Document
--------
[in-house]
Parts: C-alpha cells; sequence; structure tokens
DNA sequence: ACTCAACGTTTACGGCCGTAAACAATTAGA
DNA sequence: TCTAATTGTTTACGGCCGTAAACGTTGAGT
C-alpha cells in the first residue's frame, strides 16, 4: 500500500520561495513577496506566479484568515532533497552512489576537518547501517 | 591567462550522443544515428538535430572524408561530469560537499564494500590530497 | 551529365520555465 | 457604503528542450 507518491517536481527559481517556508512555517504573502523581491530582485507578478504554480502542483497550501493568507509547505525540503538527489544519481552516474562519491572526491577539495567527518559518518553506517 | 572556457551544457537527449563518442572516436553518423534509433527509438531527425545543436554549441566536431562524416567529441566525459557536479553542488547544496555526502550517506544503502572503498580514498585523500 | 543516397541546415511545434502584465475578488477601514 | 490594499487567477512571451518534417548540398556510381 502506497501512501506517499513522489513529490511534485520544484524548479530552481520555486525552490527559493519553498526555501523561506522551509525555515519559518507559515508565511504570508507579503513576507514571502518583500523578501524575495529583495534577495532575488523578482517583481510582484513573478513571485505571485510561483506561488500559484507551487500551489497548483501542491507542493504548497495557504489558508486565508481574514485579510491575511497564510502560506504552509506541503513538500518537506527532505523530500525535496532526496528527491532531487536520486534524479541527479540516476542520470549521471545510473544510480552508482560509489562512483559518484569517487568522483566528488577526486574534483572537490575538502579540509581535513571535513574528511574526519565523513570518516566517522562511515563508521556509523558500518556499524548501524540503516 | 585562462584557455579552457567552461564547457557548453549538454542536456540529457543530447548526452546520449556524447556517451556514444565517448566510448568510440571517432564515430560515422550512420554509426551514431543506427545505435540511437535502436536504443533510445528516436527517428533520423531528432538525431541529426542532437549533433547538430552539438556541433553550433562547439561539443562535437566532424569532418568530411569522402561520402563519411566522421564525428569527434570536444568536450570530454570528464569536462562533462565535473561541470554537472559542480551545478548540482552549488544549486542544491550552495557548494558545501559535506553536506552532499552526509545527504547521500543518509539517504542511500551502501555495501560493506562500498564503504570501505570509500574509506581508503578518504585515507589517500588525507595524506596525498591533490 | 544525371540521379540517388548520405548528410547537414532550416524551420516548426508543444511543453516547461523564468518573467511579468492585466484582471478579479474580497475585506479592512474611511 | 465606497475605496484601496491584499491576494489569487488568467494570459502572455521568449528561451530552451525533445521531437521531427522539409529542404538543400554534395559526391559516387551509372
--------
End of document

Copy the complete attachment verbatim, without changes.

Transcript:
[in-house]
Parts: C-alpha cells; sequence; structure tokens
DNA sequence: ACTCAACGTTTACGGCCGTAAACAATTAGA
DNA sequence: TCTAATTGTTTACGGCCGTAAACGTTGAGT
C-alpha cells in the first residue's frame, strides 16, 4: 500500500520561495513577496506566479484568515532533497552512489576537518547501517 | 591567462550522443544515428538535430572524408561530469560537499564494500590530497 | 551529365520555465 | 457604503528542450 507518491517536481527559481517556508512555517504573502523581491530582485507578478504554480502542483497550501493568507509547505525540503538527489544519481552516474562519491572526491577539495567527518559518518553506517 | 572556457551544457537527449563518442572516436553518423534509433527509438531527425545543436554549441566536431562524416567529441566525459557536479553542488547544496555526502550517506544503502572503498580514498585523500 | 543516397541546415511545434502584465475578488477601514 | 490594499487567477512571451518534417548540398556510381 502506497501512501506517499513522489513529490511534485520544484524548479530552481520555486525552490527559493519553498526555501523561506522551509525555515519559518507559515508565511504570508507579503513576507514571502518583500523578501524575495529583495534577495532575488523578482517583481510582484513573478513571485505571485510561483506561488500559484507551487500551489497548483501542491507542493504548497495557504489558508486565508481574514485579510491575511497564510502560506504552509506541503513538500518537506527532505523530500525535496532526496528527491532531487536520486534524479541527479540516476542520470549521471545510473544510480552508482560509489562512483559518484569517487568522483566528488577526486574534483572537490575538502579540509581535513571535513574528511574526519565523513570518516566517522562511515563508521556509523558500518556499524548501524540503516 | 585562462584557455579552457567552461564547457557548453549538454542536456540529457543530447548526452546520449556524447556517451556514444565517448566510448568510440571517432564515430560515422550512420554509426551514431543506427545505435540511437535502436536504443533510445528516436527517428533520423531528432538525431541529426542532437549533433547538430552539438556541433553550433562547439561539443562535437566532424569532418568530411569522402561520402563519411566522421564525428569527434570536444568536450570530454570528464569536462562533462565535473561541470554537472559542480551545478548540482552549488544549486542544491550552495557548494558545501559535506553536506552532499552526509545527504547521500543518509539517504542511500551502501555495501560493506562500498564503504570501505570509500574509506581508503578518504585515507589517500588525507595524506596525498591533490 | 544525371540521379540517388548520405548528410547537414532550416524551420516548426508543444511543453516547461523564468518573467511579468492585466484582471478579479474580497475585506479592512474611511 | 465606497475605496484601496491584499491576494489569487488568467494570459502572455521568449528561451530552451525533445521531437521531427522539409529542404538543400554534395559526391559516387551509372